This issue features a microinterview with Peter Galison, conducted by Benjamin Cohen. Galison, a MacArthur Fellow and historian of science and technology, is more properly described as the consummate boundary-blurrer. That boundary-blurring began with his two doctoral dissertations at Harvard (on high-energy particle theory and history, respectively), where he is now the Joseph Pellegrino University Professor. He’s written several influential books on the history of science and technology: How Experiments End (1987), Image and Logic (1997), Einstein’s Clocks, Poincaré’s Maps (2003), and the forthcoming Building Crashing Thinking (on the ways technology reforms the self), as well as coauthored (with Lorraine Daston) Objectivity (2007). He has also directed two documentaries, Ultimate Weapon: The H-Bomb Dilemma (2000) and Secrecy (2008), with a third, Nuclear Underground, underway. And all this while coediting books on architecture and science, leading seminars on Thomas Pynchon, and continuing to work inside the triple helix of aesthetics, science, and politics.
THE BELIEVER: Your work with Lorraine Daston in Objectivity is fascinating in part because you show how human virtues and character traits accompany ideals of the objective self.
PETER GALISON: We explored the ways in which a certain moral self-regulation was fundamentally attached to a way of looking at the scientific world. For the scientists of the mid-nineteenth century, there was an ethical demand to hold one’s inclinations back, to restrain the desire to aestheticize, perfect, or confirm a favorite theory. But these reins on the self were simultaneously a way of delivering a certain kind of scientific image of the outside world, an image aimed at being as much “without us” as possible. Hold back the self and let nature speak.
Self-abnegation and objective depiction came in together. Consider that before the late eighteenth century, the will was just one faculty among others—such as common sense, imagination, memory. In a well-balanced person, reason controlled these faculties the way a king ruled his subjects. In the late eighteenth century, it started to become common for people to see the self as grounded around the will. So for many mid-nineteenth-century scientists, the achievement of mechanical objectivity quite explicitly meant the suppression of the will. But without a self that’s grounded and centered in the will, the idea that objectivity could be defined as a kind of will to will-lessness would be nonsensical.
THE BELIEVER: Einstein’s Clocks, Poincaré’s Maps is an accessible book on the era that led to relativity theory. It offers a real sense that these physicists were embedded in the world they theorized about, that materiality and theory were of a piece.
PETER GALISON: Poincaré, the great French mathematician, physicist, and philosopher, said: Imagine two telegraphers who are sending signals back and forth to determine longitude. Einstein says: Imagine a train comes into the station at seven o’clock.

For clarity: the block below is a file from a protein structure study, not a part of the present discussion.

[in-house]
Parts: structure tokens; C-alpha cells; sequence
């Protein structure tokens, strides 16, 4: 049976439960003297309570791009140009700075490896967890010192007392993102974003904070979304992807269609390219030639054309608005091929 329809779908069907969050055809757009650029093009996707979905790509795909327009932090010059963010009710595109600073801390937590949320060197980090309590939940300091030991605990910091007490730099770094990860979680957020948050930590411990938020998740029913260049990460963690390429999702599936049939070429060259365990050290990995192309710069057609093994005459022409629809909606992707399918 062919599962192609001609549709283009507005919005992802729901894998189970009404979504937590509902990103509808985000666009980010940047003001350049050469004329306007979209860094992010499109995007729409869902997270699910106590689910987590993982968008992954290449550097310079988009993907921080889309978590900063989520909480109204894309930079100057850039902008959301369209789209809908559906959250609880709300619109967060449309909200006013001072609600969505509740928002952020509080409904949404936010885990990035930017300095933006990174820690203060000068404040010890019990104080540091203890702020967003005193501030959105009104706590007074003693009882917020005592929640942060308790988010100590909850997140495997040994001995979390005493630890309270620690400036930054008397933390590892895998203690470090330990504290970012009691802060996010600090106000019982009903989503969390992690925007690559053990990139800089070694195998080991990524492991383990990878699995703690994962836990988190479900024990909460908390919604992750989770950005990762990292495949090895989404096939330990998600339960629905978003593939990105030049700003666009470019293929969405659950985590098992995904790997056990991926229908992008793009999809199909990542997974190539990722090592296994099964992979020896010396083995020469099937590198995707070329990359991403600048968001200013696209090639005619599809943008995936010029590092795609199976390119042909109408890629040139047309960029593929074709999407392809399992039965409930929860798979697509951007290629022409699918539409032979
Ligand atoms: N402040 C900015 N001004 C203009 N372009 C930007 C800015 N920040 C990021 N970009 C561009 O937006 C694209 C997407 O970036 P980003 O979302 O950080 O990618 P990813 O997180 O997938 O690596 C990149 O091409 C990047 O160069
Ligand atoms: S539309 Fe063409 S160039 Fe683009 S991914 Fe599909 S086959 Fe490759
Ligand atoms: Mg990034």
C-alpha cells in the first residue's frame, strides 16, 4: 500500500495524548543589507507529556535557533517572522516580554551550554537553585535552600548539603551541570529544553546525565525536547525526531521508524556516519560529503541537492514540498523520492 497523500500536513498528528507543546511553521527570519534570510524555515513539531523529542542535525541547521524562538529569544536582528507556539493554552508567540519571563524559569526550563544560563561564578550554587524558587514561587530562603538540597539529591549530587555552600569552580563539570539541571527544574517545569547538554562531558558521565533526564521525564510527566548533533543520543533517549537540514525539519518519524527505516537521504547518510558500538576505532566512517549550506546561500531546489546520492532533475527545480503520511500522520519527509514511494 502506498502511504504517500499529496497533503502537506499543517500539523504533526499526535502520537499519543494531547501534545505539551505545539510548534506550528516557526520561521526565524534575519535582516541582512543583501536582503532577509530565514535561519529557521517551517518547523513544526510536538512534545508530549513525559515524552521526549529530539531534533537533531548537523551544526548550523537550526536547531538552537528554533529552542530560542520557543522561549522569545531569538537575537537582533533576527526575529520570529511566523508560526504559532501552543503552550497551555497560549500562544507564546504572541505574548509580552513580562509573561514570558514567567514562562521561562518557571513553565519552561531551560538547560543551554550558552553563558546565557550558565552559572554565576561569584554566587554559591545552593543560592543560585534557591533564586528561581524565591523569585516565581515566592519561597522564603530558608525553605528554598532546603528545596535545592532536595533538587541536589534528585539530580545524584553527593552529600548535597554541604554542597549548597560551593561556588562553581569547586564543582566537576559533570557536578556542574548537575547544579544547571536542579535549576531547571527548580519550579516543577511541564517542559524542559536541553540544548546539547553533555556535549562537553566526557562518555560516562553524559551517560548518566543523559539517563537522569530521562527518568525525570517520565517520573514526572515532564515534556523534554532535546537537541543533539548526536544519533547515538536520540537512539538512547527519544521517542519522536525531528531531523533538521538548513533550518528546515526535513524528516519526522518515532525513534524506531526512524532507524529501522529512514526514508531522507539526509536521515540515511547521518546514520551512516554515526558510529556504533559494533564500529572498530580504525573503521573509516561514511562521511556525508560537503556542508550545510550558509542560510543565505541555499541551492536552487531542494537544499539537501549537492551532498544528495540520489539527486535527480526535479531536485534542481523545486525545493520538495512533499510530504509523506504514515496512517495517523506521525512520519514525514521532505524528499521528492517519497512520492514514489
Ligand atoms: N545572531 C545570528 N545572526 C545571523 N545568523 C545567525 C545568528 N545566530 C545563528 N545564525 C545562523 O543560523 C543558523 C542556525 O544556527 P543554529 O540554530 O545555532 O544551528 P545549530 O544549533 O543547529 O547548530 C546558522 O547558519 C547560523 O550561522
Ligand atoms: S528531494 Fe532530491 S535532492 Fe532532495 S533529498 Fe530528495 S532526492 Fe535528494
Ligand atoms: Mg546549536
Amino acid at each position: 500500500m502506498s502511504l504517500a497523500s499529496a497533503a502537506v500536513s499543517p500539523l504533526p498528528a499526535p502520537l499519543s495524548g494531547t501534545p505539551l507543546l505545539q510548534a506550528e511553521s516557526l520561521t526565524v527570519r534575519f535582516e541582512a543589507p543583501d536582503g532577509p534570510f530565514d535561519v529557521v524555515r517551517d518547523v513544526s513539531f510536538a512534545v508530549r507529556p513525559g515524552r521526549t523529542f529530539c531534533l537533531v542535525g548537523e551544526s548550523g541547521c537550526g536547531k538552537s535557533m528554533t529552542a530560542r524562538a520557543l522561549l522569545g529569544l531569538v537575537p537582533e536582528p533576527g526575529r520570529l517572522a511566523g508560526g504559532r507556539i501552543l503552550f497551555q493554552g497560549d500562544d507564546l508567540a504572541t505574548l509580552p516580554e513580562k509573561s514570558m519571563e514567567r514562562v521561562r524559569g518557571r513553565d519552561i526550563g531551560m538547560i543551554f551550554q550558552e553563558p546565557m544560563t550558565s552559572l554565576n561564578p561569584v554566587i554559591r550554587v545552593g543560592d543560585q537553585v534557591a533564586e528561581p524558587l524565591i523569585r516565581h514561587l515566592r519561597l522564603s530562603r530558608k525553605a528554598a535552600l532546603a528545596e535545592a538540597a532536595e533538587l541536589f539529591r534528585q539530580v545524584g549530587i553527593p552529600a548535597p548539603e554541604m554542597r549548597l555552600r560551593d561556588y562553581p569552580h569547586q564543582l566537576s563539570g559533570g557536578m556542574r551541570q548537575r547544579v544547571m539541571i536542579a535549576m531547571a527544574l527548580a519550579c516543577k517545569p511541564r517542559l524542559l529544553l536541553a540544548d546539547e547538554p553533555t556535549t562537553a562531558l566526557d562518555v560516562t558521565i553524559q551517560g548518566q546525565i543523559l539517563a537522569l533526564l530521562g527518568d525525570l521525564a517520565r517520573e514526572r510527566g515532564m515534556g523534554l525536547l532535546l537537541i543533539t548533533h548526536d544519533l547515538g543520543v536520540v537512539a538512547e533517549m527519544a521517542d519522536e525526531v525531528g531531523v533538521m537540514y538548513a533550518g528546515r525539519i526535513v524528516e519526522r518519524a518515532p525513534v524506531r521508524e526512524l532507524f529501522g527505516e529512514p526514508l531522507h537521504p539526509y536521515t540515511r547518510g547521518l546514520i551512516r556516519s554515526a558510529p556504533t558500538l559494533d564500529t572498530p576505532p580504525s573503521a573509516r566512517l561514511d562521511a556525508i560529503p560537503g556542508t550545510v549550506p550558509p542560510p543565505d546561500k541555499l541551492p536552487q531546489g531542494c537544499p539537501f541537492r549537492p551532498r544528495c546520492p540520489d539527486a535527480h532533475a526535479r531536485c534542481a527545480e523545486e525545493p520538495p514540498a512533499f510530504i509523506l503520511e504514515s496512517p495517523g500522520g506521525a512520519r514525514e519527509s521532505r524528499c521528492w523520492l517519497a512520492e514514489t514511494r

BLVR: And we usually treat the trains and telegraphers as purely imaginary references, right?
PG: That’s how we’ve read their ruminations on telegraphs and tracks—as pure fictions. But a lot of what I wanted to do is to say: What are these guys really doing? What were Poincaré and Einstein actually engaged in back at the turn of the century? Were they really concocting just-so stories about telegraphers and trains? Or can one look into these metaphors and see them as being both literal—really involved with trains—and allusive at the same time? We forget that Poincaré was actually working with real and brave souls who clambered up mountains and sailed across oceans to pull telegraph cables.
BLVR: Plus Einstein the patent clerk…
PG: Right; his patent office was responsible for evaluating clock coordination along rail lines. We think, after the fact, Oh, isn’t it amazing that this patent clerk finished the theory of relativity with
a metaphor of trains in thought experiments? We take Poincaré’s ruminations on longitude- finding telegraphers to be philosophical just-so stories, like postwar analytic philosophy’s endless imaginary stories about brains in a vat. But those physical, material, everyday elements were anything but incidental back in 1900. They were part of the world Einstein and Poincaré inhabited.
The thing is, we are always embedded in the world. I like the idea of a world that goes back and forth between being literal and allusive, and that’s what I like about science. It seems constantly to be saying that these objects that are very prosaic are also our way of understanding the big questions: What is the self? How do we understand what the world is made of? Is democracy possible?
PETER GALISON: While writing Image and Logic, I came across what struck me as peculiar volumes of images—“atlases” of, for example, cloud-chamber pictures—a weird literary form, I thought. I eventually discovered that these physics “atlases” were based on medical atlases—those great compendia of skulls, hands, and organs. It was a surprise to me: physicists generally don’t think of themselves as learning from medics, but here they had. So I went to the basement of Stanford’s medical school library to see what those atlases looked like—I had no idea. But there they were, shelf after shelf, thousands of them. Atlases of skin, eyes, kidneys, surgeries, cell structure. Many spoke about their relentless hunt for what they called the objective image.